Abstract

Abstract:

To make sense of contemporary efforts of the US conservative "pro-family" movement to advance anti-LGBTIQ+ and antifeminist agendas in Africa, this article takes a decolonial approach to the notion of the nuclear family. Beginning with the colonial history of the gender binary and hierarchy, it first discusses how the notion of the nuclear family ideal became fused with notions of race, racial hierarchy, and civilization. Its second half discusses the rise of the international pro-family movement and the colonial ideology that the movement reproduces, focusing on campaigns and networks in Africa. It identifies and examines three key elements of pro-family ideology that demonstrate the ways in which the movement reproduces colonial power relations: efforts to define, universalize, and politicize a particular conception of the family. Analysis concludes that these components of pro-family advocacy reveal that the movement's opposition to inclusive sex- and gender-based rights for LGBTIQ+ individuals reinforces Western epistemic power and authority over families and recapitulates colonial-era power relations between Global Norths and Souths.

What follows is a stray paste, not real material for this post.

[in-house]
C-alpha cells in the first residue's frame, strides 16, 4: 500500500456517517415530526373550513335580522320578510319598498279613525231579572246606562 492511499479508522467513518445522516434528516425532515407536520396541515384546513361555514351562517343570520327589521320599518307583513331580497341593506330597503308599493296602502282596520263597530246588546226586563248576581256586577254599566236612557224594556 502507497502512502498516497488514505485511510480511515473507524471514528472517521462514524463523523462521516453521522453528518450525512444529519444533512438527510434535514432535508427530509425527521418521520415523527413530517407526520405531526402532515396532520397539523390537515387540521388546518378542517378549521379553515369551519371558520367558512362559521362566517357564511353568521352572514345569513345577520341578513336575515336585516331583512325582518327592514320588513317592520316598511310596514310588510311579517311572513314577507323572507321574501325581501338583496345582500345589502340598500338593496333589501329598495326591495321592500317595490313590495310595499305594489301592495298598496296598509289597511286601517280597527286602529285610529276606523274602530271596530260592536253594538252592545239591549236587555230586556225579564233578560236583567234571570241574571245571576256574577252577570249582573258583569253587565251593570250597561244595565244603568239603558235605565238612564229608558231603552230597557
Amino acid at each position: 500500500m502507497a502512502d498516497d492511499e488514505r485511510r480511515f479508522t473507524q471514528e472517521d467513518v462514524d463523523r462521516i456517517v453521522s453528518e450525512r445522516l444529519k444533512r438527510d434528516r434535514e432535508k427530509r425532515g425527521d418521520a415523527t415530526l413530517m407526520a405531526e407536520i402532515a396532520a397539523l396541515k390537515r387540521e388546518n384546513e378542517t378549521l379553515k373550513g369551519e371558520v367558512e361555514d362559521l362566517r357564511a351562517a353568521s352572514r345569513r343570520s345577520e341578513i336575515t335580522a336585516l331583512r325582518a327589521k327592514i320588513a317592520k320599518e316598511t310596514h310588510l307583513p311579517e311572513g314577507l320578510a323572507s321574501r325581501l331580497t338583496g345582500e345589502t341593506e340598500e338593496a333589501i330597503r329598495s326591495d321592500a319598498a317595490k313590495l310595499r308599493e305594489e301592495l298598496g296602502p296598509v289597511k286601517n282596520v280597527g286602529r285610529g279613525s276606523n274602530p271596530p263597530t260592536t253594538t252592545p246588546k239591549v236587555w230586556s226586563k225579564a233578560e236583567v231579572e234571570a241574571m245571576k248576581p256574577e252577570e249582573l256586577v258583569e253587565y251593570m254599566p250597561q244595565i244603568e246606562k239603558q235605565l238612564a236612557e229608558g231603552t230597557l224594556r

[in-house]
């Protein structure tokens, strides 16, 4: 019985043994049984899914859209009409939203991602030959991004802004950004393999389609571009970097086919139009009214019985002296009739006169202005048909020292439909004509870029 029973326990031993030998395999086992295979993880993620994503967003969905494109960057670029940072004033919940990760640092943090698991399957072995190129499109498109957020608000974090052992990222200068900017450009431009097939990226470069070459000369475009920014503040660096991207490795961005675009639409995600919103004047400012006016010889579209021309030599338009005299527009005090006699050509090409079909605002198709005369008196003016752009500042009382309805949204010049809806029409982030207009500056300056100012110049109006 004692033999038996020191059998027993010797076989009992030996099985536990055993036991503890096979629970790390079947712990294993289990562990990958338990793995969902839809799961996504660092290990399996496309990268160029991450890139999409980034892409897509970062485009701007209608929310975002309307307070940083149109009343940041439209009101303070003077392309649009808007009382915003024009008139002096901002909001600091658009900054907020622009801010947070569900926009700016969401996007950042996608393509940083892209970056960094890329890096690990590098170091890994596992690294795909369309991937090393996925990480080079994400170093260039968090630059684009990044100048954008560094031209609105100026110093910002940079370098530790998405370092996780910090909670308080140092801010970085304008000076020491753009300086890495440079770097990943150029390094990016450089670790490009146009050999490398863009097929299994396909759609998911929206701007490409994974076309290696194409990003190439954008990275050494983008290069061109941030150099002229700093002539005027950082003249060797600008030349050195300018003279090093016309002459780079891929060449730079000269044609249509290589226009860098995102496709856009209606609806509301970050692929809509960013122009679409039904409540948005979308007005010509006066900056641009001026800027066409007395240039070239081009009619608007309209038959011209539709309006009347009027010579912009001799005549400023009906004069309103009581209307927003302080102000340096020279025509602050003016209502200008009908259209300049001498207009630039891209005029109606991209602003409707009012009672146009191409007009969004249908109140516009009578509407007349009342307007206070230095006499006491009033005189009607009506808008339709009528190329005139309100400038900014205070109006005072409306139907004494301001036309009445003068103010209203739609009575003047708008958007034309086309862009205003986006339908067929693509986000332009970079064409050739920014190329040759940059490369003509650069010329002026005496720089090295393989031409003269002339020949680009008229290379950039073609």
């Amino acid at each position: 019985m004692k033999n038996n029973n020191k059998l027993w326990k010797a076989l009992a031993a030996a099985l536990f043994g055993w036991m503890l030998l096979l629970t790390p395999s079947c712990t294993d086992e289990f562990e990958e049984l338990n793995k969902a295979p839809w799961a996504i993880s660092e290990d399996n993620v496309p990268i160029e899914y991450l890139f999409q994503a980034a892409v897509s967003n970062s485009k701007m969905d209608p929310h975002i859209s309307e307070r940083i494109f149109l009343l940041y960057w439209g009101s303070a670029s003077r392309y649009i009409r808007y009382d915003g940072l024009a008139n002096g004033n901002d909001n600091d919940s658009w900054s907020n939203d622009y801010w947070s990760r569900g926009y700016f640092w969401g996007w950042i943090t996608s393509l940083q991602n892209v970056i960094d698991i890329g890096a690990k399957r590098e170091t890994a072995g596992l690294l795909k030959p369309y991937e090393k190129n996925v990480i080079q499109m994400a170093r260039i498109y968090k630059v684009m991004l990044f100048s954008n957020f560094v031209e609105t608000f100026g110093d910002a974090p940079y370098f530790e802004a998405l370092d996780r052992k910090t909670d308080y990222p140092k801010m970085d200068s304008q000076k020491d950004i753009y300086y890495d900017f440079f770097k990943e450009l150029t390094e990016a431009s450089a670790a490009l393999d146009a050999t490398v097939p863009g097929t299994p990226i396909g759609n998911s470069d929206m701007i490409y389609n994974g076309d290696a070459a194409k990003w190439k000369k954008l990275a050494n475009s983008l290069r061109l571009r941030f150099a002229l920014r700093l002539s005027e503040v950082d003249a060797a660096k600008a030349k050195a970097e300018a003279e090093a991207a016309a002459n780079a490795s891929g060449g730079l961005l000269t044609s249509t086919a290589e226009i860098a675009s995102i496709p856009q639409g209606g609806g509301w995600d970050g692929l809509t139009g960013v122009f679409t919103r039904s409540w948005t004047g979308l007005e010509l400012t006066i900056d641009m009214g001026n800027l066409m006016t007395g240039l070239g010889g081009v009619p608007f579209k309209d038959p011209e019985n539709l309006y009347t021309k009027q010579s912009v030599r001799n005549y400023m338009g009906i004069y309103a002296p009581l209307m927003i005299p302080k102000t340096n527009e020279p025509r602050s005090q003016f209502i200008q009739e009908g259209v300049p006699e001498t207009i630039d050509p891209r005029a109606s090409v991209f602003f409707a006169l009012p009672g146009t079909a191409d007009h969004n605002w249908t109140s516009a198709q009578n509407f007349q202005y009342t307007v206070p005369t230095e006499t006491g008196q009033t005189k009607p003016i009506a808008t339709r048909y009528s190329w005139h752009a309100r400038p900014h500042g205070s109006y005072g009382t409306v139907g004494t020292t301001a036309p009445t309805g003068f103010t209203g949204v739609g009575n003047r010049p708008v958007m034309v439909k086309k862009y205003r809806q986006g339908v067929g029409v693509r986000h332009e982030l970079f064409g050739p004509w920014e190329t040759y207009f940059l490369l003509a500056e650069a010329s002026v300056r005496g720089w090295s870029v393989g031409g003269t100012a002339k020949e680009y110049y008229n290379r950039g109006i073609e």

pdf

Additional Information

ISSN
1527-1978
Print ISSN
0001-9887
Pages
pp. 31-49
Launched on MUSE
2021-06-09
Open Access
No
Back To Top

This website uses cookies to ensure you get the best experience on our website. Without cookies your experience may not be seamless.